Where is the Police Accountability for Brutality in America? What is the relationship like between police and citizens today?

Where is the Police Accountability for Brutality in America?


Racial profiling and illegal searches from police run rampant in large cities, not to mention these unsolicited actions often end in police brutality. There have been countless stories in the news recently involving the police force mistreating many individuals by targeting their racial background or mental capabilities. According to a civil rights attorney, African American males between the ages of 15-34 accounted for 15% of all police deaths in the system. Black males in this age range make up 2% of the population, yet they are 5 times more likely to be killed by police than white males. The issue of police brutality and the violation of civil rights is a continually growing tragedy that is becoming far too common in the news.

According to Cato Institute’s National Police Misconduct Reporting Project, excessive force reports made up over 23% of all police misconduct in 2010 and 57% of those cases were categorized as ‘physical force’ which were things like chokeholds, strikes with batons, and violent physical attacks. Along with a strikingly high percentage of physical harm from police, the disproportion number of African American males being killed along with the number of disabled people murdered is unsettling. According to a study conducted by the Ruderman Family Foundation, researchers say approximately one-third to one-half of those killed by police had a disability.

The Shooting of Daniel Harris

In late August of 2016, Police Officer Jermain Saunders put his police sirens on and attempted to pull Daniel Kevin Harris over for a traffic stop violation at on a Thursday evening in North Carolina. The issue arose when Harris, a deaf and mute middle-aged man, did not stop his car, possibly because Harris could not hear the police siren.

According to the State Highway Patrol, “While on Seven Oaks Drive, the driver exited his vehicle and an encounter took place between the driver and the trooper causing a shot to be fired.” Although officer Jermain Saunders claims there was an altercation between him and Harris, there were a few neighbors who witnessed Harris simply getting out of his car, trying to communicate with the officer, and then being gunned down. The witnesses, Harris’ neighbors were horrified and appalled by what they saw take place on their street.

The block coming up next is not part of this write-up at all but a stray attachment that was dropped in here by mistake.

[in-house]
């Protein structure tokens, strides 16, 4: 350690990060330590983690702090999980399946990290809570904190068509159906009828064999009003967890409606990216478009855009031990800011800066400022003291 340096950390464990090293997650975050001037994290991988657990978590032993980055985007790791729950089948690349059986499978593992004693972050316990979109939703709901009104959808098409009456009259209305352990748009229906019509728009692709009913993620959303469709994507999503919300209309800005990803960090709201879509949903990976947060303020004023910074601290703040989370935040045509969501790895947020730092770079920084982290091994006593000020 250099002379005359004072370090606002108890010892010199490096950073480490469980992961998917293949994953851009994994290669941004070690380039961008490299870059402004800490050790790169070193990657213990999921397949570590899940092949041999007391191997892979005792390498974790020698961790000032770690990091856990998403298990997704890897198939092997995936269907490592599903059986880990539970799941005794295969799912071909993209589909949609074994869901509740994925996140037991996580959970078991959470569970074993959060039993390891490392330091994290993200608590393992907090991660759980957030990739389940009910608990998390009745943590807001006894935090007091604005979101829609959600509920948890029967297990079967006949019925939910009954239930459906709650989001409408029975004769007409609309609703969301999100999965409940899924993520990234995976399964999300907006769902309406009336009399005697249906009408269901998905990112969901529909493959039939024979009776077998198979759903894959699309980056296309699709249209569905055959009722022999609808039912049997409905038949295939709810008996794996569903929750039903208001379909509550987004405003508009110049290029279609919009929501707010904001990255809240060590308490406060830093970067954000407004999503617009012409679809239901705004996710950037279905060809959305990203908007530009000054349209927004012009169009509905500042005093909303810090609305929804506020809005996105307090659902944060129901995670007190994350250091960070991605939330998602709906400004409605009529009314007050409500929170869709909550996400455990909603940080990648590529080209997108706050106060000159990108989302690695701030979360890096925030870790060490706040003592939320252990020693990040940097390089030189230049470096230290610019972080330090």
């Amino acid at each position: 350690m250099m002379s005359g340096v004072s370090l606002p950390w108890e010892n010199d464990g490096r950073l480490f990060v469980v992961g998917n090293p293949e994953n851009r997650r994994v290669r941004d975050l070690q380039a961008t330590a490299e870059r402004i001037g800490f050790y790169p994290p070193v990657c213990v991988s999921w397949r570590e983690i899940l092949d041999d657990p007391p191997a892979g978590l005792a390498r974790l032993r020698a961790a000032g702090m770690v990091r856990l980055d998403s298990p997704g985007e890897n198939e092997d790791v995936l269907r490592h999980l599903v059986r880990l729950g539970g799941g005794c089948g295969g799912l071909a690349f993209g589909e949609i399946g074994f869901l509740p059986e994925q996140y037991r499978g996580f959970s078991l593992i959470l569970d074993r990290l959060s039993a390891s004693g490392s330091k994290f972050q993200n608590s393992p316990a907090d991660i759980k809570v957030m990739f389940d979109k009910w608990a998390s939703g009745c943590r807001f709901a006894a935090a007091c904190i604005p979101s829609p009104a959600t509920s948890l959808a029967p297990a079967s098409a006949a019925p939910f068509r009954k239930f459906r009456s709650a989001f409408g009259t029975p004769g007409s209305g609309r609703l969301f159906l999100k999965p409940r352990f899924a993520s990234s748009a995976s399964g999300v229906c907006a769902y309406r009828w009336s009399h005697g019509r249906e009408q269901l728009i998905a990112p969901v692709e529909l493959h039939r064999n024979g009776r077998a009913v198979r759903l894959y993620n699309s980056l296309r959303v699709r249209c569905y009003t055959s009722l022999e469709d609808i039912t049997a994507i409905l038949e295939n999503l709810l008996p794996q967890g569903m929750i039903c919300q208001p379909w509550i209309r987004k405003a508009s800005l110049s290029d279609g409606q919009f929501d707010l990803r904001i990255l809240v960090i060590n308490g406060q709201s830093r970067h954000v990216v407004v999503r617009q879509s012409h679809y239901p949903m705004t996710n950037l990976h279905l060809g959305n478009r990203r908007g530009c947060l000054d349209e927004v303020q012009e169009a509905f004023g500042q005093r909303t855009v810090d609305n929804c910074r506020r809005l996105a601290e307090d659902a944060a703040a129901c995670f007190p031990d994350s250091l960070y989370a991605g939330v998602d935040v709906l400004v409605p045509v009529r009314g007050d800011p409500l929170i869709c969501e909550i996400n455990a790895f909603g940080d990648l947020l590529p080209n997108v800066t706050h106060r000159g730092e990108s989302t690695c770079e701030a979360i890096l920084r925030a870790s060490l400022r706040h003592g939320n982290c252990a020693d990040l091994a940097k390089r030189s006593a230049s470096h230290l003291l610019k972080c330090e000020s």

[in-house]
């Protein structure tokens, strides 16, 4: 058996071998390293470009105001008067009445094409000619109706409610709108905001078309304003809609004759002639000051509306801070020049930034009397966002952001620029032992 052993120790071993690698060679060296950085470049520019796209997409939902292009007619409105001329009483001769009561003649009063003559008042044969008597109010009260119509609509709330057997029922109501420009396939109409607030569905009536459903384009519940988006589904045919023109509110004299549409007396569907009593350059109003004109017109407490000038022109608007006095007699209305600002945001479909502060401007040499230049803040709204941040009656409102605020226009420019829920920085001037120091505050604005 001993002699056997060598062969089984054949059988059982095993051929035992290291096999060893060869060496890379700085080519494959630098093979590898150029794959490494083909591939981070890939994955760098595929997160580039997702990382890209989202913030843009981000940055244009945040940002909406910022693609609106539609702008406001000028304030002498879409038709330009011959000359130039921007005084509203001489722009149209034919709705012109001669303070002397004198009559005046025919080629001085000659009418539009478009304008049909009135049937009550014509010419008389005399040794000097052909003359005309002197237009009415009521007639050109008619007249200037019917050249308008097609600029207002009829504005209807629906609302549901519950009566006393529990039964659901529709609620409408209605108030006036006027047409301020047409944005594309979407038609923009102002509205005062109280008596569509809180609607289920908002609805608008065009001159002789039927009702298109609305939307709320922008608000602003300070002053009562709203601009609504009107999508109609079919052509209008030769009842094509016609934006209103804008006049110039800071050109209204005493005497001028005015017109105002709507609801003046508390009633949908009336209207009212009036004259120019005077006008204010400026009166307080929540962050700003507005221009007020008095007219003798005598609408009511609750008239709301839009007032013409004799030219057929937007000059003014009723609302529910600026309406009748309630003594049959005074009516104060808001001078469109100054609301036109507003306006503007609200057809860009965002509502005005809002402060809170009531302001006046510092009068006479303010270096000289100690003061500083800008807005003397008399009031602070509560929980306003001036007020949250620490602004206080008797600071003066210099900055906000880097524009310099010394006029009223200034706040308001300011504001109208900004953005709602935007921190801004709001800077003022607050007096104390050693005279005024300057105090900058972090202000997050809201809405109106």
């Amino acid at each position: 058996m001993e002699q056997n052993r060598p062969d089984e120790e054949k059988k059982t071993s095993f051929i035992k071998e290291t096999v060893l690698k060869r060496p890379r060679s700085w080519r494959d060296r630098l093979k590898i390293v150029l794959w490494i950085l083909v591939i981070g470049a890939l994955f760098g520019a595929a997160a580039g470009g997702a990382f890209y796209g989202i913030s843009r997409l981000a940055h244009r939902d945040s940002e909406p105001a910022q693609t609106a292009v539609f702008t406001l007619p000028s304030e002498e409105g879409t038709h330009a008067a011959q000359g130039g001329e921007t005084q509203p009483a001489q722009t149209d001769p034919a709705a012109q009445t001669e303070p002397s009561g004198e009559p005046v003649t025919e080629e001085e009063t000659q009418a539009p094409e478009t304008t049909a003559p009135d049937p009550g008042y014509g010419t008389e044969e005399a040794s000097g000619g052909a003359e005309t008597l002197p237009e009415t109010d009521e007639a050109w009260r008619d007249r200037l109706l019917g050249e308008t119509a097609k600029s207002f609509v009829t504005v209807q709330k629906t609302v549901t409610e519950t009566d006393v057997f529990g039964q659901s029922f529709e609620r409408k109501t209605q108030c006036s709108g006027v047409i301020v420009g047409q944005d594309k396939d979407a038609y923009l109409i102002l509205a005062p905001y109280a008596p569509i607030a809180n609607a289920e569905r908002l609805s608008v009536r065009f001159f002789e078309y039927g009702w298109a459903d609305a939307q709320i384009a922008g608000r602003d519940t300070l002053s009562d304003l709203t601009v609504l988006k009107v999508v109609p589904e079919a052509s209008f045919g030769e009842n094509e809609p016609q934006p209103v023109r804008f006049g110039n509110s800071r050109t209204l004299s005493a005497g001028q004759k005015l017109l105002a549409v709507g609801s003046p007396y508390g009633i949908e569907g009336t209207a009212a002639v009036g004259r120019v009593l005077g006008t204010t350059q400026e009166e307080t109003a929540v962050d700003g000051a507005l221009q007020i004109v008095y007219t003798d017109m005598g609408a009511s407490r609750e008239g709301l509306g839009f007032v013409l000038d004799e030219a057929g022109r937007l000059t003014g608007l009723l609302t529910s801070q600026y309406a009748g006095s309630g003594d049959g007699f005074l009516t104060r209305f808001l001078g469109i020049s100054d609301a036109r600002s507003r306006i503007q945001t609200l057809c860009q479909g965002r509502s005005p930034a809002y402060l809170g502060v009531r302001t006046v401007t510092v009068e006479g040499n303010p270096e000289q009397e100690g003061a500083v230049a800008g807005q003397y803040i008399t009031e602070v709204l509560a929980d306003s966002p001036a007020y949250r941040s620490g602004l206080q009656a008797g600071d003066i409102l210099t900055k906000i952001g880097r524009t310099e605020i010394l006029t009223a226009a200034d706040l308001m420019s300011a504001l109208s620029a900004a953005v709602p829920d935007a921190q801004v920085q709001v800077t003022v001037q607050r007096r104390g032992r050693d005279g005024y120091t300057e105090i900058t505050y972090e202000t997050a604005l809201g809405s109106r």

A State Highway Patrol statement claims: “While on Seven Oaks Drive, the driver exited his vehicle and an encounter took place between the driver and the trooper causing a shot to be fired.” According to neighbors, Harris could have been trying to communicate with the police officer prior to his fatal shooting. This attempt at sign language communication could have been the ‘encounter’ that police claim took place. This encounter lead to Harris dying just feet from him home- Harris was unarmed when he was killed.

When police reports hit the media, the cop responsible for the shooting didn’t fail to mention that Harris had a record of ‘resisting arrest’, which could also be attributed to confusion with understanding orders being deaf and mute. Although the death of Harris is being investigated, the likelihood of Office Saunders facing any charges are rare. While citizens are indicted 90% for their killing crimes, police officers are indicted in around 1% of murders.

Neglect for Our Human Rights

One of the biggest issues with police brutality is the neglect for human rights. Not only is our civil liberty supposed to protect our human basic rights and keep our society equal, but police officers find themselves in powerful positions which is often abused without punishment. It is scary to think that some people on the police force truly view themselves as “above the law” in the sense that their cruel and unusual punishment towards others is “justified under the law.” Not only are police officers who abuse their power in the incorrect mindset about their actions, they are reassured of their behavior because most police officers involved in killings do not face any consequences.

Where is the Accountability?

The Supreme Court protects police officers of the risk of being civilly sued due to their line of risky work. The supreme court has ruled that, “government officials performing discretionary functions generally are shielded from liability for civil damages insofar as their conduct does not violate clearly established statutory or constitutional rights of which a reasonable person would have known.” Essentially, this is where police officers are offered leniency by the court- since they are in a risky and heroic line of duty, they are typically given the benefit of the doubt through the Qualified Immunity Doctrine.

For example, a police officer shot and killed Jamar Clark, who was unarmed and handcuffed at the time according to witnesses. The police said he was reaching for his gun so he shot Clark in the back of the head and killed him. The two officers involved in this murder were place on a short administrative leave and quickly returned to the force after. To win a case against a police officer who violated your rights, you must not only prove your rights were violated, but you must prove that the specific act in question was known to be a constitutional violation by the officer.

The job of an ethical police officer is to keep our streets safe by keeping the peace, and protecting and serving the community. Police officers can save lives and act as heroes for those in need- it is when the power of the position in society overrides the duty to serve others where the police force has been called into question.


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